[Hlame. The ill-bred question, and the lewd reply;
And bluw with empty words the susceptiblej Brought by long habitude from bad to worse, Now why should donbtful terms thy mind perMust hear the frequent oath, the diresul curse, Confess thy frailty, and avow thy sex : [plex ? The latest weapon of the wretches war; No longer loose desire for constant love And blasphemy, sad comrade of despair. Mistake; but say, 'tis man with whom thou
Now Emma now the last reflection make, long'st to rove. Whatthouwouldstfollow,whalthoumustforsake:
swords; By our ill-omen'd stars, and adverse heav'n, Are there not poisons, racks, and flames, and Vo middle object to thy choice is given. That Emma thus must die by Henry's words? Or yield thy virtue, to attain thy love; (rove. Yet what could swords or poison, racks or Or leave a banish'd nian condernnil in wouds to
But mangle and disjoint this brittle frame? O grief of heart! that our unhappy fate? More fatal Henry's words: they murler EmForce thee to suffer what thy honor hates;
ma's fame. Mix thee amongst the bad ; or make thee run
And fall these sayings from that gentle tongue, Too near the paths which virtue bide three shun. Where civil speech and soft persuasion hung; Yet with her Henry still let Emma go;
Whose artful sweetness and harmonious stain, With him abhor the vice, but share the woc: Courting my grace, yet courting it in rain, And sure my liulc heart can never err Calld sighs, and tears, and wishes, to its aid ; Amidst the worst ; if Henry still be there. And, whilst it Henry's glowing flame convey'd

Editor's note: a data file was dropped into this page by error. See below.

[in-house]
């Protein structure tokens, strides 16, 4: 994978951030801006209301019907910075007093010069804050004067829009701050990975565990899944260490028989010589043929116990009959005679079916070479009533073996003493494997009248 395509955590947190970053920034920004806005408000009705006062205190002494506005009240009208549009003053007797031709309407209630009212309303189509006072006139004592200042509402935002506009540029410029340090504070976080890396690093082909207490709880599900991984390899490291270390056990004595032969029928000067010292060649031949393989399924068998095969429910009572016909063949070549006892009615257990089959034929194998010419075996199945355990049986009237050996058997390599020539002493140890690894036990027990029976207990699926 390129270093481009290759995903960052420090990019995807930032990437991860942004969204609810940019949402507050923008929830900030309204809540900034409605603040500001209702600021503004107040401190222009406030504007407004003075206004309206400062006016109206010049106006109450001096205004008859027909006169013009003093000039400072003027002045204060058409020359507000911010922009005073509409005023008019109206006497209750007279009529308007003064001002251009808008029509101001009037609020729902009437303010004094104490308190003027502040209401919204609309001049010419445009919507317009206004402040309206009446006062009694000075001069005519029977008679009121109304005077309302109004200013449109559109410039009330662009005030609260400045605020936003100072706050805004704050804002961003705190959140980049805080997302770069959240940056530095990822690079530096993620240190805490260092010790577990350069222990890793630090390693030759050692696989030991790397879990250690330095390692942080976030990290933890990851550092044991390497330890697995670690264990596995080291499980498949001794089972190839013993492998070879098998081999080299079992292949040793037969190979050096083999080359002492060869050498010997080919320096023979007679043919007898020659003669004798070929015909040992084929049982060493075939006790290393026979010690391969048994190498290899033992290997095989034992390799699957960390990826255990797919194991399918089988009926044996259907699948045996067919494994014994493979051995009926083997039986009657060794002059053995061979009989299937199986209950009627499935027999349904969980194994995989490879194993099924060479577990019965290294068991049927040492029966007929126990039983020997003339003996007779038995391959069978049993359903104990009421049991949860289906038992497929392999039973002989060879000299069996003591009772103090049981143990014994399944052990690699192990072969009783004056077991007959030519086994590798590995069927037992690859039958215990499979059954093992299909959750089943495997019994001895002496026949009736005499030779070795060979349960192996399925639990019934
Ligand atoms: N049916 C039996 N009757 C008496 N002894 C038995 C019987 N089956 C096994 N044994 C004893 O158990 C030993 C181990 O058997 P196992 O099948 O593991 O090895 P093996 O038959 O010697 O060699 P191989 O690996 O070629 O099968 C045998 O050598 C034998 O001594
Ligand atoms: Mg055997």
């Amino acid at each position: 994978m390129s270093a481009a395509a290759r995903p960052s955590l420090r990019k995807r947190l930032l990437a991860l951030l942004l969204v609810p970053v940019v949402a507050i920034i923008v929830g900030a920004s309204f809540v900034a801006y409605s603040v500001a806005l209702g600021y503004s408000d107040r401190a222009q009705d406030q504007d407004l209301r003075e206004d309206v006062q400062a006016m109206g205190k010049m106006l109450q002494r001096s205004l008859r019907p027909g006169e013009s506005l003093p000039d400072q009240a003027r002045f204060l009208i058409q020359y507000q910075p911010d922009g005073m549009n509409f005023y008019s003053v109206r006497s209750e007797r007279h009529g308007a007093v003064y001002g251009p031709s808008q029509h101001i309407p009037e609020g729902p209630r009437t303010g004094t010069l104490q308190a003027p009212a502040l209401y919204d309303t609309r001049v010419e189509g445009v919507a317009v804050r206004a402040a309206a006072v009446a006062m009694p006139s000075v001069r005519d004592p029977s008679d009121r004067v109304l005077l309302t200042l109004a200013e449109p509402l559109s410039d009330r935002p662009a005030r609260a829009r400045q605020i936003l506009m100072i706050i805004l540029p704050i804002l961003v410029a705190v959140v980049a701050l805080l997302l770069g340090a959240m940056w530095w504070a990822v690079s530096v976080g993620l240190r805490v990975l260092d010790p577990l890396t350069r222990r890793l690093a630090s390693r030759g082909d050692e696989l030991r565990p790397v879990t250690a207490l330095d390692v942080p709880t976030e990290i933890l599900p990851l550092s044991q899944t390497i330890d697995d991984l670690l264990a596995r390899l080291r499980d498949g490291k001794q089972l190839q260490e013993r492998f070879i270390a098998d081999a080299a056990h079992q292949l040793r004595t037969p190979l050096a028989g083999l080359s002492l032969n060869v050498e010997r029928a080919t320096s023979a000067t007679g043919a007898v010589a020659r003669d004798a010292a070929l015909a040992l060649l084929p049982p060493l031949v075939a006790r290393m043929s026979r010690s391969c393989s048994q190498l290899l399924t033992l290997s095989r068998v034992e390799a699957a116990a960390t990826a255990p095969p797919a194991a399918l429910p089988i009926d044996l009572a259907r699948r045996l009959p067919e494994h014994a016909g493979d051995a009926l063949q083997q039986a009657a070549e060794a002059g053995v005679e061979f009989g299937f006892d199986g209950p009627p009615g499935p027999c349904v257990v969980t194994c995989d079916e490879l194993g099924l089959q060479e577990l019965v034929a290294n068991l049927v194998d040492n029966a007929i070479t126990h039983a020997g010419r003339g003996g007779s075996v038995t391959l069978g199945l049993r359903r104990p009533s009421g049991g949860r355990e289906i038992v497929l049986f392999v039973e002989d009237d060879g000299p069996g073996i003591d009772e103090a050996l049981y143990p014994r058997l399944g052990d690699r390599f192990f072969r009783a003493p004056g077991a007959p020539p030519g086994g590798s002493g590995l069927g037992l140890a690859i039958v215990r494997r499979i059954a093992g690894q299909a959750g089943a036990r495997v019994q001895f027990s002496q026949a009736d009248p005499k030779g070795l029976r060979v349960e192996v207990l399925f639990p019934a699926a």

Our outward act is prompted from within ; Sillblau'd the coldness of the Nul-lrownmaid? And from the singer's mind procceds the sin : Let envious jealousy and canker'd spite By her own choice free Virtue is approv'd;
Produce iny actions to severest light, Nor by the force of ontward objects mov’d. And tax my open day, or secret night. Who has assayd oo dangor gains no praise, Did e'er my tongue speak my unguarded hicart In a small isle, amidst the sidest seas, The least inclin'd to play the winton's part? Triumphant Constancy has fix'd her sent: Did e'er my eye one in ward thought reveal. In vain the syrens sing, the tempests beat: Which an els night not hear, and virgins tell? Theirflatteryshe rejecis, nor fears their threat. S And hast thou, llenty, in a conduct known
For thee alone these little charms I dres:d ; One fault, but that which I inust never own, Condemn'd them, or abeoled them by thy ecst. That I, of all maukiod, have lov'd but thee In comely figure rang'd, my jewels shonc,
False are our words, and fickle is our mind : And, when her Henry's softer hours advise
His servant's absence, with dejected eyes
By nature prompted, and for empire made, Yet, when increasing zrief brings slow disease; Alike by strength or cunning we invade : And ebbing life, on terms severe as these, When, arm'd withrage, we marchagainsttheroe, Will have its little lamp no longer fed ; We lift the ballé-ax, and draw the bow: When Henry's mistress shows him Emma dead; When, fir'd with passion, we attack the fair, Rescue my poor remains from vile neglect; Delusive sighs and britule vows we bear : With virgin honors let my hearse be deck'd, Our falsehoorl and our arms have cqual use; And decent emblem ; and at least pursuade As they our conquest or delight produce. This happy nymph, that Emma may be laid